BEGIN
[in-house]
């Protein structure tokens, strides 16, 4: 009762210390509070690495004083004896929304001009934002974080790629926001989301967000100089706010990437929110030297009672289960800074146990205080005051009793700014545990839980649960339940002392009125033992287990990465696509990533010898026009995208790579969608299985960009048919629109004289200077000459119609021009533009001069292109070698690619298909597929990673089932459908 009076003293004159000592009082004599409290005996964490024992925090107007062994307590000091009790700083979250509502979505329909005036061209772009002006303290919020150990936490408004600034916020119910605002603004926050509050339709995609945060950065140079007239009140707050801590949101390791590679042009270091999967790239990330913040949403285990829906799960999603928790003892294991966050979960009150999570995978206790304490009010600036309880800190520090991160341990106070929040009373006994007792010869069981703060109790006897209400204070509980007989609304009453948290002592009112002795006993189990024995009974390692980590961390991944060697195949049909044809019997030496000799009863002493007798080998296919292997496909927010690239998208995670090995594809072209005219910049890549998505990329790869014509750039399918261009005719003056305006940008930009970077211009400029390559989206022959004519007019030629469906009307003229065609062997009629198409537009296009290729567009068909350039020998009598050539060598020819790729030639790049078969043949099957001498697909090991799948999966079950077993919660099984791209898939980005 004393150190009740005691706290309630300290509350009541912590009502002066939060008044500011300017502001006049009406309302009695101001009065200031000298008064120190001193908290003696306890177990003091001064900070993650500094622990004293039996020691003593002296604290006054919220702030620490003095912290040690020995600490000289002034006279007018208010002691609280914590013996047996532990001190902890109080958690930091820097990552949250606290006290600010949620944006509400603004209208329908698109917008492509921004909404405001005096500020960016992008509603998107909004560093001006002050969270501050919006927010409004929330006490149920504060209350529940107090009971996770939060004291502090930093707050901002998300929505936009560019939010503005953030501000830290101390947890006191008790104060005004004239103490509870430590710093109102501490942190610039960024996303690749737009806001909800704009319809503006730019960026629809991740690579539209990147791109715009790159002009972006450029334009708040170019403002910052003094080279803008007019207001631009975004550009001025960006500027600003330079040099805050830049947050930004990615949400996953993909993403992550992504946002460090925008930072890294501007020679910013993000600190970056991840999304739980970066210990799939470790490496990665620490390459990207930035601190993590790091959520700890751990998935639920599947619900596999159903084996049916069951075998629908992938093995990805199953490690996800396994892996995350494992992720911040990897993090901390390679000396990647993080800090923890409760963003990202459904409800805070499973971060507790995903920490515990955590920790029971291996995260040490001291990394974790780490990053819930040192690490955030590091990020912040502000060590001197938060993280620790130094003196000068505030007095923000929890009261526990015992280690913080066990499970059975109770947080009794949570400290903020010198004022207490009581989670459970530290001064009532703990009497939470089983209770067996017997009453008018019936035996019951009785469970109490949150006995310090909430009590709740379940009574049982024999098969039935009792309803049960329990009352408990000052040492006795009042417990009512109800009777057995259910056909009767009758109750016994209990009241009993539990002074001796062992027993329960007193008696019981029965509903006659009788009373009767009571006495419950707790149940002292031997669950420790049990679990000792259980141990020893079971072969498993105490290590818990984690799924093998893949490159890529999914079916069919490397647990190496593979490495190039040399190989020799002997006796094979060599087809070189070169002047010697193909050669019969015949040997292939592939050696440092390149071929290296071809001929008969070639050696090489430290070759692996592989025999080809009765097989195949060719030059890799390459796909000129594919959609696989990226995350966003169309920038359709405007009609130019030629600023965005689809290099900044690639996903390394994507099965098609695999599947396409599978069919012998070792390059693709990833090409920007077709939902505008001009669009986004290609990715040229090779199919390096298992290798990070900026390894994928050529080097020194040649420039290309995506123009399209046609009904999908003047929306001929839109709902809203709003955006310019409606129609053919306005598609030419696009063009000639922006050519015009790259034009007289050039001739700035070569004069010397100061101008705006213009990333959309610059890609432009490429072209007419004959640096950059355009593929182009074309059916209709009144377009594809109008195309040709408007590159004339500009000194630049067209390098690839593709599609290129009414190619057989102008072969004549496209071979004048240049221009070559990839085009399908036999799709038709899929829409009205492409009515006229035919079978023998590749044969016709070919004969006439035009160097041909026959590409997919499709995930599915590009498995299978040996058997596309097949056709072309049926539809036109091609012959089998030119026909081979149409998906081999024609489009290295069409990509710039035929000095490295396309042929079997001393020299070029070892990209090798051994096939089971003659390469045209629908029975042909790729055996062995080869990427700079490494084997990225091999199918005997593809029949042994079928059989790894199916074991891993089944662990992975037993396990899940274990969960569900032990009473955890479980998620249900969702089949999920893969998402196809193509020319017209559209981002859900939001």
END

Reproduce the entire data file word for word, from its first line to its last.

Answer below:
[in-house]
């Protein structure tokens, strides 16, 4: 009762210390509070690495004083004896929304001009934002974080790629926001989301967000100089706010990437929110030297009672289960800074146990205080005051009793700014545990839980649960339940002392009125033992287990990465696509990533010898026009995208790579969608299985960009048919629109004289200077000459119609021009533009001069292109070698690619298909597929990673089932459908 009076003293004159000592009082004599409290005996964490024992925090107007062994307590000091009790700083979250509502979505329909005036061209772009002006303290919020150990936490408004600034916020119910605002603004926050509050339709995609945060950065140079007239009140707050801590949101390791590679042009270091999967790239990330913040949403285990829906799960999603928790003892294991966050979960009150999570995978206790304490009010600036309880800190520090991160341990106070929040009373006994007792010869069981703060109790006897209400204070509980007989609304009453948290002592009112002795006993189990024995009974390692980590961390991944060697195949049909044809019997030496000799009863002493007798080998296919292997496909927010690239998208995670090995594809072209005219910049890549998505990329790869014509750039399918261009005719003056305006940008930009970077211009400029390559989206022959004519007019030629469906009307003229065609062997009629198409537009296009290729567009068909350039020998009598050539060598020819790729030639790049078969043949099957001498697909090991799948999966079950077993919660099984791209898939980005 004393150190009740005691706290309630300290509350009541912590009502002066939060008044500011300017502001006049009406309302009695101001009065200031000298008064120190001193908290003696306890177990003091001064900070993650500094622990004293039996020691003593002296604290006054919220702030620490003095912290040690020995600490000289002034006279007018208010002691609280914590013996047996532990001190902890109080958690930091820097990552949250606290006290600010949620944006509400603004209208329908698109917008492509921004909404405001005096500020960016992008509603998107909004560093001006002050969270501050919006927010409004929330006490149920504060209350529940107090009971996770939060004291502090930093707050901002998300929505936009560019939010503005953030501000830290101390947890006191008790104060005004004239103490509870430590710093109102501490942190610039960024996303690749737009806001909800704009319809503006730019960026629809991740690579539209990147791109715009790159002009972006450029334009708040170019403002910052003094080279803008007019207001631009975004550009001025960006500027600003330079040099805050830049947050930004990615949400996953993909993403992550992504946002460090925008930072890294501007020679910013993000600190970056991840999304739980970066210990799939470790490496990665620490390459990207930035601190993590790091959520700890751990998935639920599947619900596999159903084996049916069951075998629908992938093995990805199953490690996800396994892996995350494992992720911040990897993090901390390679000396990647993080800090923890409760963003990202459904409800805070499973971060507790995903920490515990955590920790029971291996995260040490001291990394974790780490990053819930040192690490955030590091990020912040502000060590001197938060993280620790130094003196000068505030007095923000929890009261526990015992280690913080066990499970059975109770947080009794949570400290903020010198004022207490009581989670459970530290001064009532703990009497939470089983209770067996017997009453008018019936035996019951009785469970109490949150006995310090909430009590709740379940009574049982024999098969039935009792309803049960329990009352408990000052040492006795009042417990009512109800009777057995259910056909009767009758109750016994209990009241009993539990002074001796062992027993329960007193008696019981029965509903006659009788009373009767009571006495419950707790149940002292031997669950420790049990679990000792259980141990020893079971072969498993105490290590818990984690799924093998893949490159890529999914079916069919490397647990190496593979490495190039040399190989020799002997006796094979060599087809070189070169002047010697193909050669019969015949040997292939592939050696440092390149071929290296071809001929008969070639050696090489430290070759692996592989025999080809009765097989195949060719030059890799390459796909000129594919959609696989990226995350966003169309920038359709405007009609130019030629600023965005689809290099900044690639996903390394994507099965098609695999599947396409599978069919012998070792390059693709990833090409920007077709939902505008001009669009986004290609990715040229090779199919390096298992290798990070900026390894994928050529080097020194040649420039290309995506123009399209046609009904999908003047929306001929839109709902809203709003955006310019409606129609053919306005598609030419696009063009000639922006050519015009790259034009007289050039001739700035070569004069010397100061101008705006213009990333959309610059890609432009490429072209007419004959640096950059355009593929182009074309059916209709009144377009594809109008195309040709408007590159004339500009000194630049067209390098690839593709599609290129009414190619057989102008072969004549496209071979004048240049221009070559990839085009399908036999799709038709899929829409009205492409009515006229035919079978023998590749044969016709070919004969006439035009160097041909026959590409997919499709995930599915590009498995299978040996058997596309097949056709072309049926539809036109091609012959089998030119026909081979149409998906081999024609489009290295069409990509710039035929000095490295396309042929079997001393020299070029070892990209090798051994096939089971003659390469045209629908029975042909790729055996062995080869990427700079490494084997990225091999199918005997593809029949042994079928059989790894199916074991891993089944662990992975037993396990899940274990969960569900032990009473955890479980998620249900969702089949999920893969998402196809193509020319017209559209981002859900939001």